Chances are you’ve heard the age-old phrase, “Show, don’t tell.” When it comes to being a leader worth following, this couldn’t be more accurate. True leaders build their influence by being an example to others around them—they show, rather than tell. This doesn’t necessarily mean all leaders need to be technically skilled, or even skilled in every single area the business might have its hands in. For instance, you could be excellent at public speaking, but maybe not an expert at staying organized.
The example you demonstrate to others should be entirely based on the culture and values you wish to instill within the business, not just about skills and abilities. These values include such things as work ethic, commitment to the business, treatment of others, etc. Instill the values you want employees to have by giving them an example to look up to.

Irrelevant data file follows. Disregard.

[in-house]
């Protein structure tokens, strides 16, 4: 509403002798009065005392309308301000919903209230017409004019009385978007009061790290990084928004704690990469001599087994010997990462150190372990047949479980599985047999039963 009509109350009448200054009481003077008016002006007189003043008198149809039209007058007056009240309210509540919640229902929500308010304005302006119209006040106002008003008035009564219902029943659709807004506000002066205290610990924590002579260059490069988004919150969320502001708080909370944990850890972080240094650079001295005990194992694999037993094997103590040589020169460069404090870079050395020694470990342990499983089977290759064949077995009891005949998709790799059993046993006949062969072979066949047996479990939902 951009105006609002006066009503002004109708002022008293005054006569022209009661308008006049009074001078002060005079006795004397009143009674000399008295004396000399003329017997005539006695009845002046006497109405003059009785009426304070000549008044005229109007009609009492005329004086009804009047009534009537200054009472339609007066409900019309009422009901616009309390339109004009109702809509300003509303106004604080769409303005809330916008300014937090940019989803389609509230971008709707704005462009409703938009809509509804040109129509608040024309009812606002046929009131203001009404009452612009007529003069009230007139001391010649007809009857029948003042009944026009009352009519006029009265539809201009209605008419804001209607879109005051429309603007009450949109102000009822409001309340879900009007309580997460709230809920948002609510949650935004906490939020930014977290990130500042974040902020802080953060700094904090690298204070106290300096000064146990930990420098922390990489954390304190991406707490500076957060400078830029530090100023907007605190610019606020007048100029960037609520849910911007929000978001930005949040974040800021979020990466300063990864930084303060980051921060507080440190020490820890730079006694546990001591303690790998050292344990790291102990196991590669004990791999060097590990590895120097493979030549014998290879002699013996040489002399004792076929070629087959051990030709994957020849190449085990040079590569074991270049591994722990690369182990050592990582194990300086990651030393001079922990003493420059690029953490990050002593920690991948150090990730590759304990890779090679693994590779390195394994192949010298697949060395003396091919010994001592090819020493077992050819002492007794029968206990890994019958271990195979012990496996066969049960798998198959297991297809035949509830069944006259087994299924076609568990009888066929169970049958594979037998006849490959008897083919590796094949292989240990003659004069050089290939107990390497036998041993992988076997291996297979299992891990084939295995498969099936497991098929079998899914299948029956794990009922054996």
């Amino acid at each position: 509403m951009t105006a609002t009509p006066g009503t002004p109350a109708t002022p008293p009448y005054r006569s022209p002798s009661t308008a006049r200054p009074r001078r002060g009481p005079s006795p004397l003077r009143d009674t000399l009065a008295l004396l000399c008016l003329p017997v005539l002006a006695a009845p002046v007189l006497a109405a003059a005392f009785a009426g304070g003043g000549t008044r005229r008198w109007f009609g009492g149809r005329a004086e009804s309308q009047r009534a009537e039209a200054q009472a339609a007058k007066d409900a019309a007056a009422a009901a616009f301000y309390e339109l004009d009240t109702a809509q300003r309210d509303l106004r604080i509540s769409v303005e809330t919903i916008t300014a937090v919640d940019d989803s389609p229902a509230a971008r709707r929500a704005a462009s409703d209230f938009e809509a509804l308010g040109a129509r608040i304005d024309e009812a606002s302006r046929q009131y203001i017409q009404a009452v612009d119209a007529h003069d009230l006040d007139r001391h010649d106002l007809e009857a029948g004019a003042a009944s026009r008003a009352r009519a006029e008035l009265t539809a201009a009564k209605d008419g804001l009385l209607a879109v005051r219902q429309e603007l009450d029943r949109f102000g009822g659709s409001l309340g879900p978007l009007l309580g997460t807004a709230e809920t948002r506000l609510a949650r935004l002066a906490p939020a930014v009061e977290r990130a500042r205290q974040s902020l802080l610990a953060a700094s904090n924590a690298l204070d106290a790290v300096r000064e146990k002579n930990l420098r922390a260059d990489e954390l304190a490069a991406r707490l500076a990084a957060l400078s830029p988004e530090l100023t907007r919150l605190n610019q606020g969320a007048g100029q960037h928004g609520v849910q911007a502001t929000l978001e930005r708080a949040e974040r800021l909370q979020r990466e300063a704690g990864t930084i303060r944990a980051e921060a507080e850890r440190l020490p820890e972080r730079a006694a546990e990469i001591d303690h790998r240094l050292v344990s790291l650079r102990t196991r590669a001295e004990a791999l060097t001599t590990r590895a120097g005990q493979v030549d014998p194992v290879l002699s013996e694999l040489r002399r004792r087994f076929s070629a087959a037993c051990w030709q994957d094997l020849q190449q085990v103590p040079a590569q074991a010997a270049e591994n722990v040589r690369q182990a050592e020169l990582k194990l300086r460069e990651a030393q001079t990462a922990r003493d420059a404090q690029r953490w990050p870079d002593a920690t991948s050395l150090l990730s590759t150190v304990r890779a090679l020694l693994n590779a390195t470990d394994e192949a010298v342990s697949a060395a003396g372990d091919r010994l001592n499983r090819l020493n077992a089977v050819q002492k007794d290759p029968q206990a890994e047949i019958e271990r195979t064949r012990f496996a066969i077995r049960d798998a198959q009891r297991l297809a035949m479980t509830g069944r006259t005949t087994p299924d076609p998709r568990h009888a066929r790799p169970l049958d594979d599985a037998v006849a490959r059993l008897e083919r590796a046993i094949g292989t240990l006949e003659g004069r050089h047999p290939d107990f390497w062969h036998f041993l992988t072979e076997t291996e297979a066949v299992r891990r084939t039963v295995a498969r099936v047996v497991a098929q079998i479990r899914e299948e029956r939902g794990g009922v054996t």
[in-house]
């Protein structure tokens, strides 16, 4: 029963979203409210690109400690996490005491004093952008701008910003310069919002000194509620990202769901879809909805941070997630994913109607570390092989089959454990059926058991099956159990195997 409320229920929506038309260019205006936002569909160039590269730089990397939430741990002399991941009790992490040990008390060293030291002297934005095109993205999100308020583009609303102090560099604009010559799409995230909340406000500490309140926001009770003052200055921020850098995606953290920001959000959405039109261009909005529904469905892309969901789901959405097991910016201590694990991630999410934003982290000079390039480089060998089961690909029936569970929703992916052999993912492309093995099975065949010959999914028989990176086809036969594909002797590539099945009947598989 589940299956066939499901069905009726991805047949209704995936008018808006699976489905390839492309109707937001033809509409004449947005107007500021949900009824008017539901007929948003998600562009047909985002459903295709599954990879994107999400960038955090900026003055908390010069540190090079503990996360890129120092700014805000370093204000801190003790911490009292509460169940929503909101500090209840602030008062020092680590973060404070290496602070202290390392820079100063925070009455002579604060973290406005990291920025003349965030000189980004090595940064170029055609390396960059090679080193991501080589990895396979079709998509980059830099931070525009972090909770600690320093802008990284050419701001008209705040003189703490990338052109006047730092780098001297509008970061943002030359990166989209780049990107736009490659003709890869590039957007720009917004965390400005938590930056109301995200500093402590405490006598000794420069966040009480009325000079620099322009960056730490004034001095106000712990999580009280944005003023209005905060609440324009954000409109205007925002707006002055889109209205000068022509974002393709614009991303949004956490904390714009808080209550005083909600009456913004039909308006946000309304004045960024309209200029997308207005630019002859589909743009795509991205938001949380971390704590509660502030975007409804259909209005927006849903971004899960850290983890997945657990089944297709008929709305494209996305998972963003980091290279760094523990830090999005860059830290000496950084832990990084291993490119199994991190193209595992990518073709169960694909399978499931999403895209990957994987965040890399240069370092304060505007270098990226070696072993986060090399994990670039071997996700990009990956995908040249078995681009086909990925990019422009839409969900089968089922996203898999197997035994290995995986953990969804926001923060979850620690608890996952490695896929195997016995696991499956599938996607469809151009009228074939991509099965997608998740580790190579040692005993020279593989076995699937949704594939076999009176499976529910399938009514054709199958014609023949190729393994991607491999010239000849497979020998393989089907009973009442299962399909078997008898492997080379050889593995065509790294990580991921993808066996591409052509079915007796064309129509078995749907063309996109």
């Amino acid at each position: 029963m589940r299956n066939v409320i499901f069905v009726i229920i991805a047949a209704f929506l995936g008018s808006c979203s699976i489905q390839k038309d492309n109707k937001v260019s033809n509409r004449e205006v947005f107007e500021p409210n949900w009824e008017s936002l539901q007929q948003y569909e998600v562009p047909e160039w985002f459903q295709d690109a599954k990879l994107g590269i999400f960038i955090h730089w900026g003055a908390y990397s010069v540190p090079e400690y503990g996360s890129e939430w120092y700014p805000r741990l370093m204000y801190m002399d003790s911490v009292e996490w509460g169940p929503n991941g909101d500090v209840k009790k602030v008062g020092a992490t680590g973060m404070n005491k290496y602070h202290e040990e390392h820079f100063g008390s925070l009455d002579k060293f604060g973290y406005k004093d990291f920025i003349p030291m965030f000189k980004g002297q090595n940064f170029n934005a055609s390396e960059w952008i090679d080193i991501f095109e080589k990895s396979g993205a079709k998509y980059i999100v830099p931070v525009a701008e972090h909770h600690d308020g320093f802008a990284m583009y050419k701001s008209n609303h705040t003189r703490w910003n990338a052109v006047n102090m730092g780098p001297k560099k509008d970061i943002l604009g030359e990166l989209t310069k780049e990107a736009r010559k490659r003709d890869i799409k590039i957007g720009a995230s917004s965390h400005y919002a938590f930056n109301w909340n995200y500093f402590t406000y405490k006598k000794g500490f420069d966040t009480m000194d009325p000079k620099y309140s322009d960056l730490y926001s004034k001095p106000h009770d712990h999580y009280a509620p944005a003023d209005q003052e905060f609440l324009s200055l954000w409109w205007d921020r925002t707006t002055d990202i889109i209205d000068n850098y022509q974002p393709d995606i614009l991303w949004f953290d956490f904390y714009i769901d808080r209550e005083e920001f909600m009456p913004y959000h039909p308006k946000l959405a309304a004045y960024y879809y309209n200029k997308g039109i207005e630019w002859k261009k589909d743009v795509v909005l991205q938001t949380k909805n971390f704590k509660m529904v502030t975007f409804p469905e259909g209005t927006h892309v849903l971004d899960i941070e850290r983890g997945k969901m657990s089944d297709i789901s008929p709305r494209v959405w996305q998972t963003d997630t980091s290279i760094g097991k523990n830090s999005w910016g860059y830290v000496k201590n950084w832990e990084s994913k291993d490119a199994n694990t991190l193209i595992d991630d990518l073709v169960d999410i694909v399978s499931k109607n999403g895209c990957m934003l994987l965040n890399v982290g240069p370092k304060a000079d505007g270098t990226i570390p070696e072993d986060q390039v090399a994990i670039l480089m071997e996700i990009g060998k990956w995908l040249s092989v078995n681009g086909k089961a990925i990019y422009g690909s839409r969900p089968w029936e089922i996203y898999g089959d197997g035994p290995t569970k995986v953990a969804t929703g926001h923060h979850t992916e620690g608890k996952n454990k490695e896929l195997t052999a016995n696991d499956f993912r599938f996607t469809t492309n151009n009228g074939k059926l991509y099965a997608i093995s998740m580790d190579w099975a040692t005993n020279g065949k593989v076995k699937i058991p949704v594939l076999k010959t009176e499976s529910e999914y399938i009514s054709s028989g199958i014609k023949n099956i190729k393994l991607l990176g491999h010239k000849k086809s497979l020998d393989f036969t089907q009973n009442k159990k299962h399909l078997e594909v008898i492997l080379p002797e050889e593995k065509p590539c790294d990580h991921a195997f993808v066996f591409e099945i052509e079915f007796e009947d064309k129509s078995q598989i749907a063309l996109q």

As leadership executive coach Lolly Daskal says, “Their leadership comes from their actions, not simply their words.” True leaders don’t expect others to do anything they aren’t willing to do themselves. For example, if you want the team to welcome and encourage new employees, you should be the first to do so. Or, if you want the team to work extra hours for a few nights to meet the quarterly goal, you should also be there working, encouraging and leading by example. As you show team members an example, you build influence and naturally inspire them to follow with their own efforts.
2. Build influence through service.
Of course, what better way to show a positive leadership example to team members than through the act of service? In a recent article by Forbes, author Cheryl Williamson writes: